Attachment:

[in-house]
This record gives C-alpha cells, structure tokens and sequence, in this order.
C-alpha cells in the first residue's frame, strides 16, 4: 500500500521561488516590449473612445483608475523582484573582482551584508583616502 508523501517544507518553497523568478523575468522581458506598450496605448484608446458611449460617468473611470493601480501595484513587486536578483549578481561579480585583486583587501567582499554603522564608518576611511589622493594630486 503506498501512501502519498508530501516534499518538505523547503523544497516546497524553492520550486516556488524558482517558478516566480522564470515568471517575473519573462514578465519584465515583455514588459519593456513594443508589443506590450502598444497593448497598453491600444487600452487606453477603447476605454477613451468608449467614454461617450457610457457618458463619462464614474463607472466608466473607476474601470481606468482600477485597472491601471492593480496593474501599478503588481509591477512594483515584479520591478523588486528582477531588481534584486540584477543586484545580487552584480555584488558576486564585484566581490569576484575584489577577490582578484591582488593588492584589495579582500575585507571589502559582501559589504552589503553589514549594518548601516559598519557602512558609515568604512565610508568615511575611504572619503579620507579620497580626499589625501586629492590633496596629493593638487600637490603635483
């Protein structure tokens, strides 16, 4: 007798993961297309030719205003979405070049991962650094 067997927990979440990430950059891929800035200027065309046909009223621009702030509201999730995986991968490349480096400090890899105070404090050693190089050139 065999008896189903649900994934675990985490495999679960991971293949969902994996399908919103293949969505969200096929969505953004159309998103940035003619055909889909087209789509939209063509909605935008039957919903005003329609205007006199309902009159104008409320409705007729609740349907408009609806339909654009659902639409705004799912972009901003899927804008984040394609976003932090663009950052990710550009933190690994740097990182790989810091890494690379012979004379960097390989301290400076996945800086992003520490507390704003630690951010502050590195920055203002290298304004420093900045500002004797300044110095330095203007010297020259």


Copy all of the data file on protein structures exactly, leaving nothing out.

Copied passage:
[in-house]
This record gives C-alpha cells, structure tokens and sequence, in this order.
C-alpha cells in the first residue's frame, strides 16, 4: 500500500521561488516590449473612445483608475523582484573582482551584508583616502 508523501517544507518553497523568478523575468522581458506598450496605448484608446458611449460617468473611470493601480501595484513587486536578483549578481561579480585583486583587501567582499554603522564608518576611511589622493594630486 503506498501512501502519498508530501516534499518538505523547503523544497516546497524553492520550486516556488524558482517558478516566480522564470515568471517575473519573462514578465519584465515583455514588459519593456513594443508589443506590450502598444497593448497598453491600444487600452487606453477603447476605454477613451468608449467614454461617450457610457457618458463619462464614474463607472466608466473607476474601470481606468482600477485597472491601471492593480496593474501599478503588481509591477512594483515584479520591478523588486528582477531588481534584486540584477543586484545580487552584480555584488558576486564585484566581490569576484575584489577577490582578484591582488593588492584589495579582500575585507571589502559582501559589504552589503553589514549594518548601516559598519557602512558609515568604512565610508568615511575611504572619503579620507579620497580626499589625501586629492590633496596629493593638487600637490603635483
């Protein structure tokens, strides 16, 4: 007798993961297309030719205003979405070049991962650094 067997927990979440990430950059891929800035200027065309046909009223621009702030509201999730995986991968490349480096400090890899105070404090050693190089050139 065999008896189903649900994934675990985490495999679960991971293949969902994996399908919103293949969505969200096929969505953004159309998103940035003619055909889909087209789509939209063509909605935008039957919903005003329609205007006199309902009159104008409320409705007729609740349907408009609806339909654009659902639409705004799912972009901003899927804008984040394609976003932090663009950052990710550009933190690994740097990182790989810091890494690379012979004379960097390989301290400076996945800086992003520490507390704003630690951010502050590195920055203002290298304004420093900045500002004797300044110095330095203007010297020259």